I was pretty naive entering that first year about what I was really giving up. I was letting go of a lifestyle, friendships, and I was letting go of my identity. It’s too much to say my whole world was built around the party scene, but a lot of my friendships were built on blurry (albeit hilarious) days and nights, followed by days and nights of rambling conversations, laughter and spilled drinks. I had forged my friendships deep into the night, knocking back prosecco, wine, too many cigarettes, and a handful of MDMA.
Perhaps I was too hard line on the no booze, no parties, and no drank scene. Maybe I could have softened my tolerance for remaining in the scene but straightedge but I found it too awkward and exhausting and I think if I’m honest, I was changing.
My transition out of alcohol came at a pivotal time in my growth. Quitting booze allowed me to find joy within my own means, and to start loving and respecting myself. I soon realised that my week days were no longer filled with weekend-regret and self loathing and instead I was investing in myself. I had gone back to uni as a mature age student. So my new non-drinking identity was grappling with more than just not drinking. I was moving through a leap of self. I was letting go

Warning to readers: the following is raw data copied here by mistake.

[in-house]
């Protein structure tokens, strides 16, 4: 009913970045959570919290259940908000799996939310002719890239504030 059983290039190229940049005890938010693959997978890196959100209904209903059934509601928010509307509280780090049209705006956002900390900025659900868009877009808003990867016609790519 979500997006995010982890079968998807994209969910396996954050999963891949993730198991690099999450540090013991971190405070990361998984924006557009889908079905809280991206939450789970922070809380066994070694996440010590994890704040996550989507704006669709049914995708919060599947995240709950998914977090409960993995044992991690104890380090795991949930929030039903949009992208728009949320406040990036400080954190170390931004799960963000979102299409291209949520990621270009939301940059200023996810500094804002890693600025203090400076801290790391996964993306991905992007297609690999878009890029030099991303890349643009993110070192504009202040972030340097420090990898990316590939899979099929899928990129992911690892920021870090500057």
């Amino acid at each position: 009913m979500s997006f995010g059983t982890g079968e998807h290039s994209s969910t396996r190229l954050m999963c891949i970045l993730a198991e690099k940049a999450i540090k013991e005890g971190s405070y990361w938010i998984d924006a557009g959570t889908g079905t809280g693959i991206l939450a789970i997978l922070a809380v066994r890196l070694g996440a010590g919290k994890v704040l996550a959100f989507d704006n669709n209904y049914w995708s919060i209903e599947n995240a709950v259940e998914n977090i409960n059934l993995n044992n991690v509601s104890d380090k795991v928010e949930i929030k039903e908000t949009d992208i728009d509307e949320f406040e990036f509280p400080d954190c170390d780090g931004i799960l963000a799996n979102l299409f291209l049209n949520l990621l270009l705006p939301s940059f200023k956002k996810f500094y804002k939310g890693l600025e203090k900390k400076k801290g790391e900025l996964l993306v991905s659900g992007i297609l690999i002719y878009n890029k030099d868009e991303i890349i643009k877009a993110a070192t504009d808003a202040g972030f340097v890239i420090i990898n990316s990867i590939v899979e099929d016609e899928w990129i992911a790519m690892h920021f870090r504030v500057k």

of a painful cycle that was all I had known since my teenage years. They always say the messy middle is the hard part and it’s true, I didn’t know who I was. I only knew myself as the reckless wildling (who was a bit overdue growing up). I was reimagining my new identity.
I was three months into my first year without booze when it dawned on me that I would probably never drink again. I think it took that long for the toxins to finally leave my system, but for my ego to recalibrate, for my confidence to begin to rebuild itself. In those first few months I went through some enormous shifts, from huge transformations in my relationship, to letting go of old friendships.
Six years on, there is a marked difference in my life. There’s less wild and exciting highs but there are very few lows that I’d been accustomed to punctuating my days. There’s more of a gentle yet, buoyant middle ground. But I’m older, and even my friends who drink, don’t drink like we used to. For me, life without booze is lighter, more confident and full of gratitude for my choices. But would I recommend it to everyone? Probably not, I think we have to find our own path. But I would recommend trying a year without. Who knows, you might just love it.